Our latest post is the second & final blog explaining the diverse and exciting history of French furniture during the 19th Century.
Part 1 focussed on the early 19th Century and ended with the reign of Louis Philippe, the restored Bourbon King who tentatively held power for eighteen years, but the age of revolution in France was not yet over.
Since the early 19th Century, France had been politically unsettled and divided. When one faction was in power, the other was plotting reform. By 1848, the monarchy had been reinstated for 23 years and another revolution was gathering momentum.
The Revolution of 1848 overthrew Louis-Philippe and the monarchy for the final time. This had major consequences for France and, of course, its decorative arts and furniture.
Napoleon III- an Extravagant Emperor
After four years which are known as the Second Republic, the nephew of Emperor Napoleon I, Napoleon III, was crowned as Emperor of France in 1852, and France entered its Second Empire between 1852 and 1870.
Napoleon III as Emperor of France by Franz Xaver Winterhalter, 1855. Via Wikimedia Commons
The Louis-Philippe style quickly fell out of fashion as Napoleon III set about establishing his new presidential power. Rather than reverting to the Empire Style and the promotion of the ancient empires favoured by his uncle, Napoleon I, Napoleon III set about establishing his legitimacy through wealth, lavish ceremony and grandeur.
In fact, Napoleon III made for an unusual Emperor in his aesthetic taste – rather than celebrating the new or the republican, he instead harked back to characteristics that were associated with the absolutist French monarchy of the 18th Century.
Considering that he was meant to represent a forward-looking, fresh start for France, it was quite ironic that in many ways Napoleon III presided over an age of revival in fine, heavily ornate furniture and the decorative arts.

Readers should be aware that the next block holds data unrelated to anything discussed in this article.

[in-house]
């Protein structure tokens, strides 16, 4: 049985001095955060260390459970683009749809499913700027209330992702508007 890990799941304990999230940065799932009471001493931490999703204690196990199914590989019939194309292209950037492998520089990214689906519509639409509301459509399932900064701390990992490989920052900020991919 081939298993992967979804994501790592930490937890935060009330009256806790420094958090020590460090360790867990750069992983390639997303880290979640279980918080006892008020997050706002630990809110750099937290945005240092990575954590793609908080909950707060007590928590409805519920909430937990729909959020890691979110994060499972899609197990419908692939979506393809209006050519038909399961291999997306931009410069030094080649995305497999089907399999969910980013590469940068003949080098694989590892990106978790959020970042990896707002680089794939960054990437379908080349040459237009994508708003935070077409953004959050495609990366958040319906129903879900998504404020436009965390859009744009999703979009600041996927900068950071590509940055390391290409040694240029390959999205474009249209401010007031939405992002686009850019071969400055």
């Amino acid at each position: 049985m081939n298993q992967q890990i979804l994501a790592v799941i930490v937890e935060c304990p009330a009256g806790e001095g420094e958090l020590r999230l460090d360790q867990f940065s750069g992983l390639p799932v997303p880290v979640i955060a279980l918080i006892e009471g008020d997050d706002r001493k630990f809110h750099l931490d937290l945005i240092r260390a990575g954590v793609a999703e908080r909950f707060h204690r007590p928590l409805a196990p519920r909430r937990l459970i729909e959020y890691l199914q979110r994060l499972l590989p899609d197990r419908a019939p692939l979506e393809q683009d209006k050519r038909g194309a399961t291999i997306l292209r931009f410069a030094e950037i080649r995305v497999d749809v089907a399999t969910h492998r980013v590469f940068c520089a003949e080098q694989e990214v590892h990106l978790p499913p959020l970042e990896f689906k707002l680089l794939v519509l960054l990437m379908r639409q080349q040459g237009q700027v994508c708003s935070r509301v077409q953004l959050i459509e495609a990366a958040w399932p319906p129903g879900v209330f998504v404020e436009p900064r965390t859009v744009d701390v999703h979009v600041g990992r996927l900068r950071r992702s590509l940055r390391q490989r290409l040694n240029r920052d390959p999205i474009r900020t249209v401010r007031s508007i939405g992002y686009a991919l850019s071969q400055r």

However, given that France had been embroiled in social and political turmoil for the past 60 years, perhaps this age of revival was a nostalgia for the continuity that had united France for several hundred years up until the Revolution of 1792.
What was the Napoleon III style?
The Napoleon III style dominated painting, architecture, furniture and the decorative arts between 1852 and 1880 during the Second Empire under its namesake, Napoleon III.
Sometimes referred to as the Second Empire style, the Napoleon III style asserted its authority and presence through unadulterated wealth. Fine craftsmanship and excessive details were paramount features of this style, and one of the primary rules in Napoleon III style decoration was to never leave any space unadorned.
What were the main influences on the Napoleon III period?
Furniture and the decorative arts during the Napoleon III period were inspired by a wide range of previous styles. Many of these styles originated under and were associated with the French Bourbon monarchy of the 18th Century, who were known for presiding over the French Golden Age of furniture.
Not all the influences on the Napoleon III period were stylistic. Whilst ruling in an authoritarian manner, Napoleon III presided over an era of great urbanisation and industrialisation, which resulted in huge economic growth in France.
This meant that the middle class ‘bourgeoisie’, who had been waiting in the wings since the beginning of the 19th Century, truly began to flourish as a social class.